Research Your Options To Make Your Impression!

By Zoë-Lynn Cohen

This is your image.
This is your business.
You have a project.
You want to do it right.
You recognize that presenting your “image” is an investment, not an expense.
You need to hire a graphic designer.

But, where do you begin? How do you know the questions to ask?

When you start looking for a graphic designer there are many things to consider.

A good place to start is on the internet. Some designers have their portfolios on their websites, so check that out first to see if you should even take the time to meet with them.

If they don’t have one on the internet, at least ask to see a sample of their portfolio, which usually contains what the artist believes to be his or her best work. The portfolio is a glimpse into what they have done artistically, as well as a sampling of their clients.

Is their portfolio complete with a variety of projects or do they tend to do similar projects and design for everyone? Do you like what you see? Do you think their style of design will be an appropriate fit for your company?

Graphic designers all take different approaches. Some are more artsy, some are minimalists, some are corporate...you need to ask. If they cannot describe their style then they are not seasoned designers.

Also, think about “style” from a personality standpoint. It’s no secret, some people “click” better than others. Additionally, as in any business, some artists are serious business people; others do art more as a hobby or as a way to make extra spending money. Which is right for you?

Don’t be afraid to ask for references. A true professional will not be offended by such a request. And, don’t only ask about the artist’s design ability, but his or her ability to keep promises/meet deadlines. Also, inquire about the person’s work ethic and style to make sure it matches well with yours.

Once you believe you have made the “right” choice or choices, ask project-specific questions and relationship-specific questions. What does the graphic designer expect from you, the client, in order to do his or her job? Does the designer give you options to meet your needs and budget? Is email the preferred manner of communication for questions and/or PDF proofs? If you’re the type person who needs face-to-face meetings at all stages of the project (which may increase your costs), make sure your artist can accommodate this.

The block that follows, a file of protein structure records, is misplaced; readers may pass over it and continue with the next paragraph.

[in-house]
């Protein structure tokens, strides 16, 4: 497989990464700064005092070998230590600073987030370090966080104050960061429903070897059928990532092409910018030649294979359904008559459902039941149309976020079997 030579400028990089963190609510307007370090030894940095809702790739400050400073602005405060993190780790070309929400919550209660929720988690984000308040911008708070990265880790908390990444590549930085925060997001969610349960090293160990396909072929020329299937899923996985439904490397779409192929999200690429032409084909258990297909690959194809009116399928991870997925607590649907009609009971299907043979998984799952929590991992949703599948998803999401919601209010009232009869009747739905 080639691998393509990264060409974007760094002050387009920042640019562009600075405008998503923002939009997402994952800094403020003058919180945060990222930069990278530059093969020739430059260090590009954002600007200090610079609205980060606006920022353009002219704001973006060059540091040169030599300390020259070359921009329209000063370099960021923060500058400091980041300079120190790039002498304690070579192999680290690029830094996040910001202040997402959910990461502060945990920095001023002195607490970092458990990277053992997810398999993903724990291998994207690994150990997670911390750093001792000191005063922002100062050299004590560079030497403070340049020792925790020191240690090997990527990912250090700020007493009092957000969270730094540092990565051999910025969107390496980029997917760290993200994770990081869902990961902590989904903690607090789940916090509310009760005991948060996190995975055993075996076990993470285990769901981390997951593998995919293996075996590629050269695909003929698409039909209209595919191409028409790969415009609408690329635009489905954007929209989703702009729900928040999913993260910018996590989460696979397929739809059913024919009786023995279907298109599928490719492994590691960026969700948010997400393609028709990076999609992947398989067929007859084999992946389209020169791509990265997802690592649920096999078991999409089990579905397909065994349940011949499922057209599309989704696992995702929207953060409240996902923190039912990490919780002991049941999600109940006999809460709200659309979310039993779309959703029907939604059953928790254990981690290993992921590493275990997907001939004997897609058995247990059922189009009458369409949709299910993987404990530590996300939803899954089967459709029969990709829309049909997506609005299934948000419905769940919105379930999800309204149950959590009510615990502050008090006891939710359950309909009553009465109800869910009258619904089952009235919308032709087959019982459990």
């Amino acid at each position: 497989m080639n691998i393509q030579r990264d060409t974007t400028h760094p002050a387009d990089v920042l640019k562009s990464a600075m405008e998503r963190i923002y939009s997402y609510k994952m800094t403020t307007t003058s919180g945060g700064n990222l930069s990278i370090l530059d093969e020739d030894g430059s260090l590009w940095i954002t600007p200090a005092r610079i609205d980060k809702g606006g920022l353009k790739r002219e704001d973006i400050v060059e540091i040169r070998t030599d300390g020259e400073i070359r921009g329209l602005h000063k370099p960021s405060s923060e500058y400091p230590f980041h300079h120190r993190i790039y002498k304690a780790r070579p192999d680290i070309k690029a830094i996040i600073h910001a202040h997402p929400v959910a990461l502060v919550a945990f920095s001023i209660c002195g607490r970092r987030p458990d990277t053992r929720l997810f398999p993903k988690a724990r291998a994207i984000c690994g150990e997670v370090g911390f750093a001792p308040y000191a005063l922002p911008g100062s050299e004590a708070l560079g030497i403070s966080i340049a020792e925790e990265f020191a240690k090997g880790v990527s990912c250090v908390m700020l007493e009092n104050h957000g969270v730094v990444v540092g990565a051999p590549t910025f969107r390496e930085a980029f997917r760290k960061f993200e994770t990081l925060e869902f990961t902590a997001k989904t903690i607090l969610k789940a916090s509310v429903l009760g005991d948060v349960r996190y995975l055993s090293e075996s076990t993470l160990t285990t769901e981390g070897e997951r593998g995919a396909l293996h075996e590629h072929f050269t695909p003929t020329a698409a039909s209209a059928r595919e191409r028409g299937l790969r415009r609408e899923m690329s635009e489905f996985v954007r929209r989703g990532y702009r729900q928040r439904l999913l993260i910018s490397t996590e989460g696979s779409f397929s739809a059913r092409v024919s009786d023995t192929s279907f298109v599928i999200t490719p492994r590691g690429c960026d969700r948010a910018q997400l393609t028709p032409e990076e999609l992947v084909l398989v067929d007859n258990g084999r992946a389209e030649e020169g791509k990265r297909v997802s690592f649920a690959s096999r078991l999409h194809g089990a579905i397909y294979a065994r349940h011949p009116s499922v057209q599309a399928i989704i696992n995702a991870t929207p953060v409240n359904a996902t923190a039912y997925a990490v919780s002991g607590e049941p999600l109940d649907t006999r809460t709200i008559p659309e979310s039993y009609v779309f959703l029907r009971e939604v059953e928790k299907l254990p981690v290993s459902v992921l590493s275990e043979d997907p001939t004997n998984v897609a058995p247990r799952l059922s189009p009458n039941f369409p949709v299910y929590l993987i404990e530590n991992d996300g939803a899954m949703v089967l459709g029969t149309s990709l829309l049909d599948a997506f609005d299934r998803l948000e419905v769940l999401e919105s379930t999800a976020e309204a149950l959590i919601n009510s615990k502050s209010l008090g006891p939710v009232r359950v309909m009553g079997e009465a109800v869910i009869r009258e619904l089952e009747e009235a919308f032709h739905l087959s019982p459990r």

Ask for estimates, at least ballparks, up front so you know you are both on the same page. Find our how many revisions their estimate includes. Most designers place a limit on revisions to prevent never-ending projects. Does the designer have a minimum charge and what is the hourly rate? If you require mailed color proofs, are those charges included in the estimates?

Inquire about timing-- how long it will take and what you can expect in terms of turn-time once you give him or her your feedback to a proof. Can your deadlines be met without “rush” charges? If they cannot fit your time frame, ask yourself if you have set a realistic goal or is the designer just really busy? Keep in mind that most designers will offer alternatives to meet your deadlines. This may include a short run of color copies or a few in-house copies to get you through a particular presentation or event (assuming there is not enough time to finish the design and get it professionally printed to meet your deadline).

Find out if the designer will be able to take the design through to the final product. Not all graphic designers handle the printing of their files. Some will hand you a disk, assuming you will take it to your printer. If the designer is handling the printing, who is responsible for reviewing the blue line, which is a proof sent by the printer once the negatives have been shot. If your piece needs to be mailed, can your designer coordinate the delivery to the mail house, the postage and your mail list? If you need these services, find out what the scope of the designer’s services is up front. This will save on any confusion later.

And finally, find out who owns the files once the art is done and the job is paid. If you own the product, determine how the artist will supply it to you. Will you get a disk or will the designer archive it for you and for how long? As a back up you may want to get a CD of the files just to be safe. Some designers charge additional fees for disk preparation, so ask in advance.

As you can see, due diligence is key to a successful relationship with a designer, just as it is for other business services. Work with a professional and make sure the fit is a good one. Of course, not every project will take this much effort. If you are typesetting an office form or scanning in your company picnic photos just about any designer will be able to accommodate your needs. But, when it comes to your main corporate identity and core marketing materials (brochures, website, trade show booths, etc.)—your image—remember that first impressions are lasting ones, so invest wisely. And, never forget the old saying, “you get what you pay for…”.

 

 

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